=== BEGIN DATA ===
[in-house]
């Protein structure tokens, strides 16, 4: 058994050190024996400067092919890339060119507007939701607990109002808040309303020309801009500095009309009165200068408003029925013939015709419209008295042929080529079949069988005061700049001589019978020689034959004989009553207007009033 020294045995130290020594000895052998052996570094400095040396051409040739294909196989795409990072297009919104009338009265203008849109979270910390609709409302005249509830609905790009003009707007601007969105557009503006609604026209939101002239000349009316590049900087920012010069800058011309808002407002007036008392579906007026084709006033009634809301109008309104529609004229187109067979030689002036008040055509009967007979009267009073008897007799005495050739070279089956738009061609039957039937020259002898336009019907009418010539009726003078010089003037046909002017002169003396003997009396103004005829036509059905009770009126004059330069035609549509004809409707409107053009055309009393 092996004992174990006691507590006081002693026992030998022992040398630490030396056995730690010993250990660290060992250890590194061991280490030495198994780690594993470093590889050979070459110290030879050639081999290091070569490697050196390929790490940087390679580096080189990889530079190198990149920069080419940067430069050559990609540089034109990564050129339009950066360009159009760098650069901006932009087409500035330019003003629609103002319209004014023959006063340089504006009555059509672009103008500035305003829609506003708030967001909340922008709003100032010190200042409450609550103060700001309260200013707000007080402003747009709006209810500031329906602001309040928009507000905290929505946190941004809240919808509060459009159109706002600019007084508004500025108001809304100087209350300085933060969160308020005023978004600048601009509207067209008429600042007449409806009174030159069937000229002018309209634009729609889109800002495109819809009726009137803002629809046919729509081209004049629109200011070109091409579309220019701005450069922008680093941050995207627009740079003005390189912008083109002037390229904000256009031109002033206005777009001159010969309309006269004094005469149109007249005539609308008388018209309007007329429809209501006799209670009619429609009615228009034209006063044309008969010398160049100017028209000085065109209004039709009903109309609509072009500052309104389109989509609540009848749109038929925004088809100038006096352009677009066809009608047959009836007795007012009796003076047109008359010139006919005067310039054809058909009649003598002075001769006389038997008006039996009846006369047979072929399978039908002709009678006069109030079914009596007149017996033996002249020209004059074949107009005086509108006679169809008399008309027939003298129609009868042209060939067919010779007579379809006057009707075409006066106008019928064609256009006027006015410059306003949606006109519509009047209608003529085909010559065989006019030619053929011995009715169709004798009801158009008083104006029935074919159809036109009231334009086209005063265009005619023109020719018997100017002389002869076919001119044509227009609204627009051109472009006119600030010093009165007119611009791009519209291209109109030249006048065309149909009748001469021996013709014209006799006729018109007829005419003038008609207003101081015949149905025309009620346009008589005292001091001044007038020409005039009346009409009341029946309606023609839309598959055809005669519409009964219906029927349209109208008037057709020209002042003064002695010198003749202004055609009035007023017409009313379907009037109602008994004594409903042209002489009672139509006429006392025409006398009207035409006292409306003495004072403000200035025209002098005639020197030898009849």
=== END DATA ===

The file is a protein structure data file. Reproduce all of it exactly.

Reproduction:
[in-house]
């Protein structure tokens, strides 16, 4: 058994050190024996400067092919890339060119507007939701607990109002808040309303020309801009500095009309009165200068408003029925013939015709419209008295042929080529079949069988005061700049001589019978020689034959004989009553207007009033 020294045995130290020594000895052998052996570094400095040396051409040739294909196989795409990072297009919104009338009265203008849109979270910390609709409302005249509830609905790009003009707007601007969105557009503006609604026209939101002239000349009316590049900087920012010069800058011309808002407002007036008392579906007026084709006033009634809301109008309104529609004229187109067979030689002036008040055509009967007979009267009073008897007799005495050739070279089956738009061609039957039937020259002898336009019907009418010539009726003078010089003037046909002017002169003396003997009396103004005829036509059905009770009126004059330069035609549509004809409707409107053009055309009393 092996004992174990006691507590006081002693026992030998022992040398630490030396056995730690010993250990660290060992250890590194061991280490030495198994780690594993470093590889050979070459110290030879050639081999290091070569490697050196390929790490940087390679580096080189990889530079190198990149920069080419940067430069050559990609540089034109990564050129339009950066360009159009760098650069901006932009087409500035330019003003629609103002319209004014023959006063340089504006009555059509672009103008500035305003829609506003708030967001909340922008709003100032010190200042409450609550103060700001309260200013707000007080402003747009709006209810500031329906602001309040928009507000905290929505946190941004809240919808509060459009159109706002600019007084508004500025108001809304100087209350300085933060969160308020005023978004600048601009509207067209008429600042007449409806009174030159069937000229002018309209634009729609889109800002495109819809009726009137803002629809046919729509081209004049629109200011070109091409579309220019701005450069922008680093941050995207627009740079003005390189912008083109002037390229904000256009031109002033206005777009001159010969309309006269004094005469149109007249005539609308008388018209309007007329429809209501006799209670009619429609009615228009034209006063044309008969010398160049100017028209000085065109209004039709009903109309609509072009500052309104389109989509609540009848749109038929925004088809100038006096352009677009066809009608047959009836007795007012009796003076047109008359010139006919005067310039054809058909009649003598002075001769006389038997008006039996009846006369047979072929399978039908002709009678006069109030079914009596007149017996033996002249020209004059074949107009005086509108006679169809008399008309027939003298129609009868042209060939067919010779007579379809006057009707075409006066106008019928064609256009006027006015410059306003949606006109519509009047209608003529085909010559065989006019030619053929011995009715169709004798009801158009008083104006029935074919159809036109009231334009086209005063265009005619023109020719018997100017002389002869076919001119044509227009609204627009051109472009006119600030010093009165007119611009791009519209291209109109030249006048065309149909009748001469021996013709014209006799006729018109007829005419003038008609207003101081015949149905025309009620346009008589005292001091001044007038020409005039009346009409009341029946309606023609839309598959055809005669519409009964219906029927349209109208008037057709020209002042003064002695010198003749202004055609009035007023017409009313379907009037109602008994004594409903042209002489009672139509006429006392025409006398009207035409006292409306003495004072403000200035025209002098005639020197030898009849």